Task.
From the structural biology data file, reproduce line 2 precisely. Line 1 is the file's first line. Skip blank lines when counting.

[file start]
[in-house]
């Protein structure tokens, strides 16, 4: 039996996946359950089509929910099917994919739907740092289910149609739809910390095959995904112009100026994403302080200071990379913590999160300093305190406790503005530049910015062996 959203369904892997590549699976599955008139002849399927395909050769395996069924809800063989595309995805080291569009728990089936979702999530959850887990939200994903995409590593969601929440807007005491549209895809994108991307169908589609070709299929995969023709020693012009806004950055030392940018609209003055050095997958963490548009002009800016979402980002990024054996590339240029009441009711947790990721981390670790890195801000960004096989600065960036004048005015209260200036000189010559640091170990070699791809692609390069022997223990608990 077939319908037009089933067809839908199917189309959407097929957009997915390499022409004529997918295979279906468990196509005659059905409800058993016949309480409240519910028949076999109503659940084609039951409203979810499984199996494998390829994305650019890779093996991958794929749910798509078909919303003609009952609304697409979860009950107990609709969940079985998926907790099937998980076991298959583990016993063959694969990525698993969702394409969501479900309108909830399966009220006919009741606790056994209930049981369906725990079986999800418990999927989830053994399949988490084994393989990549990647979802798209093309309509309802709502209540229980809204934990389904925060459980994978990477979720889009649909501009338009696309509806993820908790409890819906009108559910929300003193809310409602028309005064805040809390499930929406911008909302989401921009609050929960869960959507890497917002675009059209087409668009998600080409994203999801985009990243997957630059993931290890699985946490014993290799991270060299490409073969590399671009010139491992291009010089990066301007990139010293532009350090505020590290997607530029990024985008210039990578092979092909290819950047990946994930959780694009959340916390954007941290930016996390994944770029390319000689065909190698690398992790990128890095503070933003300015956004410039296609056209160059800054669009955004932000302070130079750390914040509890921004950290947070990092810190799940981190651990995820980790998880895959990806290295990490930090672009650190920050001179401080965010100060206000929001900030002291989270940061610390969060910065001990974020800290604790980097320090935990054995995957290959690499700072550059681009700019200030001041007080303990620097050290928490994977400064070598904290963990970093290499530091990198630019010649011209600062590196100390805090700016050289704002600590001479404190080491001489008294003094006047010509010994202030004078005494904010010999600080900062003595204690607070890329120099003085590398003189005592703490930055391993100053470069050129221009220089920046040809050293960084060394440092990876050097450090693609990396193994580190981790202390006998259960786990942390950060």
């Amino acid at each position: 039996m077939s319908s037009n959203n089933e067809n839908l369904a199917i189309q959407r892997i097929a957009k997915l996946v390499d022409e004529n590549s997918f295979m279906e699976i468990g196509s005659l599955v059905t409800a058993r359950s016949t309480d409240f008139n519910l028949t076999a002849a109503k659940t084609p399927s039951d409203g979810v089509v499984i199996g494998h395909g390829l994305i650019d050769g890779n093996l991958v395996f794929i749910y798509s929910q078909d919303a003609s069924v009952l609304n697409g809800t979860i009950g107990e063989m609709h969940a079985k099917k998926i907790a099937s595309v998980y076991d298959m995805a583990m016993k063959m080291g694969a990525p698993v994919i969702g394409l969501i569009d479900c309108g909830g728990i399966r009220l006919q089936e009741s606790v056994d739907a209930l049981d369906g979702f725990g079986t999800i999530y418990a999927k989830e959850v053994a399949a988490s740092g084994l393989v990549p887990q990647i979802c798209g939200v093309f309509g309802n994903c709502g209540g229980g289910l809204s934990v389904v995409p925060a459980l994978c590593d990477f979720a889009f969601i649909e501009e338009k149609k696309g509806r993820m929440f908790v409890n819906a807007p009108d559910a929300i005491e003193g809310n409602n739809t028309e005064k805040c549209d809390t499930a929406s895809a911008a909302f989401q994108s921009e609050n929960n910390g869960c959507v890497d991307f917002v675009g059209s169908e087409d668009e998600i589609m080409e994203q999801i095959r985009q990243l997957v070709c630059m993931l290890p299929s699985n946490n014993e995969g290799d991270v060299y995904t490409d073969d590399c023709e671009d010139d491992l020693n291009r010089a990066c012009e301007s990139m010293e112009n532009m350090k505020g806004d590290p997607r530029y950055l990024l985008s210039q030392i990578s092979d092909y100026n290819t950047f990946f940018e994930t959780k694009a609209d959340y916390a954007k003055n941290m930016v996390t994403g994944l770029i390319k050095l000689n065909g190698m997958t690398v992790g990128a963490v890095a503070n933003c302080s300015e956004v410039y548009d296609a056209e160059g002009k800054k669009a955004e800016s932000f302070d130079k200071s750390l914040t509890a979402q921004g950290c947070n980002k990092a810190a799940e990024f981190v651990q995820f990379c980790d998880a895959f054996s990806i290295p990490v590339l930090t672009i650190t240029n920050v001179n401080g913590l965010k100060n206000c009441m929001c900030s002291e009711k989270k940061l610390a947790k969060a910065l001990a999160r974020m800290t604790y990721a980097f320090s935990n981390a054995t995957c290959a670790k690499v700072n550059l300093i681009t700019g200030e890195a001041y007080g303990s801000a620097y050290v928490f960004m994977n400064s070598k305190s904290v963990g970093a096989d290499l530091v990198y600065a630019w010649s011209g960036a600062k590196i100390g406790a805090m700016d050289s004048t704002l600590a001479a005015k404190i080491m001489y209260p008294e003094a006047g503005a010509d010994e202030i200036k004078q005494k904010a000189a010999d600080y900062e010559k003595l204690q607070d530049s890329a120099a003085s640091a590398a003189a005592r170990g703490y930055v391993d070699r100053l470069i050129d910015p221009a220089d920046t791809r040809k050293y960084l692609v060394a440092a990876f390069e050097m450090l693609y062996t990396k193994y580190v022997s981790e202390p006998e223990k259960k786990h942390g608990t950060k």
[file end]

């Protein structure tokens, strides 16, 4: 039996996946359950089509929910099917994919739907740092289910149609739809910390095959995904112009100026994403302080200071990379913590999160300093305190406790503005530049910015062996 959203369904892997590549699976599955008139002849399927395909050769395996069924809800063989595309995805080291569009728990089936979702999530959850887990939200994903995409590593969601929440807007005491549209895809994108991307169908589609070709299929995969023709020693012009806004950055030392940018609209003055050095997958963490548009002009800016979402980002990024054996590339240029009441009711947790990721981390670790890195801000960004096989600065960036004048005015209260200036000189010559640091170990070699791809692609390069022997223990608990 077939319908037009089933067809839908199917189309959407097929957009997915390499022409004529997918295979279906468990196509005659059905409800058993016949309480409240519910028949076999109503659940084609039951409203979810499984199996494998390829994305650019890779093996991958794929749910798509078909919303003609009952609304697409979860009950107990609709969940079985998926907790099937998980076991298959583990016993063959694969990525698993969702394409969501479900309108909830399966009220006919009741606790056994209930049981369906725990079986999800418990999927989830053994399949988490084994393989990549990647979802798209093309309509309802709502209540229980809204934990389904925060459980994978990477979720889009649909501009338009696309509806993820908790409890819906009108559910929300003193809310409602028309005064805040809390499930929406911008909302989401921009609050929960869960959507890497917002675009059209087409668009998600080409994203999801985009990243997957630059993931290890699985946490014993290799991270060299490409073969590399671009010139491992291009010089990066301007990139010293532009350090505020590290997607530029990024985008210039990578092979092909290819950047990946994930959780694009959340916390954007941290930016996390994944770029390319000689065909190698690398992790990128890095503070933003300015956004410039296609056209160059800054669009955004932000302070130079750390914040509890921004950290947070990092810190799940981190651990995820980790998880895959990806290295990490930090672009650190920050001179401080965010100060206000929001900030002291989270940061610390969060910065001990974020800290604790980097320090935990054995995957290959690499700072550059681009700019200030001041007080303990620097050290928490994977400064070598904290963990970093290499530091990198630019010649011209600062590196100390805090700016050289704002600590001479404190080491001489008294003094006047010509010994202030004078005494904010010999600080900062003595204690607070890329120099003085590398003189005592703490930055391993100053470069050129221009220089920046040809050293960084060394440092990876050097450090693609990396193994580190981790202390006998259960786990942390950060």